Interestingly, in Great Britain, there is no official system for certified translation. Any agency can undertake such a task. The only requirement is that they must prepare a document that will vouch for source and target text consistency, containing contact details of the translator.
Route no. 2 to become a translator – self-taught skills and knowledge
Many language enthusiasts or experts in certain fields are probably wondering how to become a translator without proper education. First of all, it would be helpful to obtain a certificate confirming knowledge of a given language. It’s also important is to get acquainted with everyday speech – it is especially advised to read books and press articles, listen to the news or try to translate something by yourself.
If such an option is possible, it is worth the time to travel to regions in which the language chosen by us is used on a regular basis – that way, we will be able to explore the culture of a given country and broaden our knowledge regarding the current social or political situation. The right selection of fields in which we want to specialise is also significant. When such a decision is made, we have to patiently enrich our field-specific vocabulary and try to stay on top of any changes that may occur.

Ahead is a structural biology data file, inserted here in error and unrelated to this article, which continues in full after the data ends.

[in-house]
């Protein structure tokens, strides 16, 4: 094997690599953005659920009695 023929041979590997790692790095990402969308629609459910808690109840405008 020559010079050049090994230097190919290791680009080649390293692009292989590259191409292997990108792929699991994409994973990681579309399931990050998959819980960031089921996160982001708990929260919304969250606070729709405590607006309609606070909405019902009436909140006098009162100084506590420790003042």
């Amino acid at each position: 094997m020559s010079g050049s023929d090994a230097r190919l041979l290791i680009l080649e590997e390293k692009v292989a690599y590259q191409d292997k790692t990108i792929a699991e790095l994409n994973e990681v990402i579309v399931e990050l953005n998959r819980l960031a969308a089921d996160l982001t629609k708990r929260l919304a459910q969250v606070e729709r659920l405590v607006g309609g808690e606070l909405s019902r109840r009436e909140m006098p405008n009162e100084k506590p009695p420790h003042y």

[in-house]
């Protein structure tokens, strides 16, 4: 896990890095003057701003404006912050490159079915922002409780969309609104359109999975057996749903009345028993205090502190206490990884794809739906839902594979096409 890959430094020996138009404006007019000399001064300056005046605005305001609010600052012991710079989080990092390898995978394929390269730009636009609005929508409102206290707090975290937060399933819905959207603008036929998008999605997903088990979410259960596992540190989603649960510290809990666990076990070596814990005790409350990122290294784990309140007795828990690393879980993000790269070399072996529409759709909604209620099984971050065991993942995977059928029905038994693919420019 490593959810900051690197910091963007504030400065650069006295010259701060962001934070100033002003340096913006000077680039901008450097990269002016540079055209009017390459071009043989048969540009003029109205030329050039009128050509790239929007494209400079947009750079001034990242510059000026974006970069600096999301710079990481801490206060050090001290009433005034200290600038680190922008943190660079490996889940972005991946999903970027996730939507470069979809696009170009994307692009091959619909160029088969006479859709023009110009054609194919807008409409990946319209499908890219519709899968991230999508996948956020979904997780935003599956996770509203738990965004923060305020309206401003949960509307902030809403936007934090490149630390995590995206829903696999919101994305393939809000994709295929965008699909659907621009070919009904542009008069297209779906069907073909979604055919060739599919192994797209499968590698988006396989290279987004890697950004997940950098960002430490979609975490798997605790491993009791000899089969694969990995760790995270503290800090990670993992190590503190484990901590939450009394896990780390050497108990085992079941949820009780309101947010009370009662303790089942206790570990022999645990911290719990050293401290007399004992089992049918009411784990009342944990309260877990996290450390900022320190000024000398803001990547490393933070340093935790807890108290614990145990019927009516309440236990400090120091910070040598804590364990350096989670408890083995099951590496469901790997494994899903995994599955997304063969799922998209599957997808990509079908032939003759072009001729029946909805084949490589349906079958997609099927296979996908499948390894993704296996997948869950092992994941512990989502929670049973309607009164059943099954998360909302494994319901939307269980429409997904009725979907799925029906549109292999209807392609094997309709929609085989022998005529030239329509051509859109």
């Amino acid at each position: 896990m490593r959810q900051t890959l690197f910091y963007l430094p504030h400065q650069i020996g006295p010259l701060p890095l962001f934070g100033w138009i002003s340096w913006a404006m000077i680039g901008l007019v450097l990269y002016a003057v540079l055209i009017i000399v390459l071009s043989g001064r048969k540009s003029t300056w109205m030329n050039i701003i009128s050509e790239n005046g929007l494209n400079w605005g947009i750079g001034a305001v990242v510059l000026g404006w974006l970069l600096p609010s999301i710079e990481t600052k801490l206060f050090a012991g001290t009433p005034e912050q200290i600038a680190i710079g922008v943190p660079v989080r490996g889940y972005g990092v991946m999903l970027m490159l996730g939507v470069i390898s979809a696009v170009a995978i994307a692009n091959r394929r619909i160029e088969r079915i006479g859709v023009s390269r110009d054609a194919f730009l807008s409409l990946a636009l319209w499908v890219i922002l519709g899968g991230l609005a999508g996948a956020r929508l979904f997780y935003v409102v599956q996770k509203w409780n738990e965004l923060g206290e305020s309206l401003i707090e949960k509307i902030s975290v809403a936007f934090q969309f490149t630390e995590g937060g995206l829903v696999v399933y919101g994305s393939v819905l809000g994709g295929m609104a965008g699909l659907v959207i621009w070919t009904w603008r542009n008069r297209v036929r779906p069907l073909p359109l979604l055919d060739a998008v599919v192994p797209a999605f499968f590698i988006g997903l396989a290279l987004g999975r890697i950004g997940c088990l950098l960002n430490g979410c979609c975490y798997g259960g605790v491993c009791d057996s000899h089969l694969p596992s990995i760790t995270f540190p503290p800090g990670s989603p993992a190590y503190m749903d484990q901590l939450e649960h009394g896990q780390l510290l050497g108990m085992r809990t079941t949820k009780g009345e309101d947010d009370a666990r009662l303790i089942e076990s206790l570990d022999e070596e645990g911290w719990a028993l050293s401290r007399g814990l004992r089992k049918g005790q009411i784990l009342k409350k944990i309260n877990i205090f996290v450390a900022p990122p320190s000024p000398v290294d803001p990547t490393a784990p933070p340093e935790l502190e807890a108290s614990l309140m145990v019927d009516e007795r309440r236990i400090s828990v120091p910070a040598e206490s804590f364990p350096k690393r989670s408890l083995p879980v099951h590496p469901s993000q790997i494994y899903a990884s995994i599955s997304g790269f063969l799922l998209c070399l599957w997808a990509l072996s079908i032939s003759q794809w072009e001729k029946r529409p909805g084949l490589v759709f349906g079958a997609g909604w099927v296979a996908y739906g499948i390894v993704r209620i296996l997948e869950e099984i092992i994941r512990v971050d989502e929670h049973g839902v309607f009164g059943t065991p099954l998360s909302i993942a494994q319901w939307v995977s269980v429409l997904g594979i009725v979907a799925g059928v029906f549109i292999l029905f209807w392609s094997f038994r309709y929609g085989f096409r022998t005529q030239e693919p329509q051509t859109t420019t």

How to start your translation journey
Although the demand for translators is definitely large and constantly growing, it is relatively hard to distinguish yourself from the competition and ensure a constant flow of assignments. Since employers primarily take experience into account, it is worth doing voluntary work or apprenticeships and internships organised on good, transparent terms – while such an effort will not generate an immediate financial profit, it will definitely pay off in the future. You may contact an organisation called Translators without Borders, where translators and linguistic specialists provide their services for free, performing tasks that help entities working as charities, and for the sake of personal development. After translating a certain number of texts, volunteers receive a special certificate that will definitely be an extremely valuable addition to their resume and will open doors to further assignments.
To sum up: how much we achieve is up to us and our determination. And even though there is not one clear path leading to becoming a translator, there are certain already-walked-on trails, thanks to which we are able to see a better view at the end of the road.
Are you curious about the translators working at locatheart? Read our article and find out who they are and what their job is!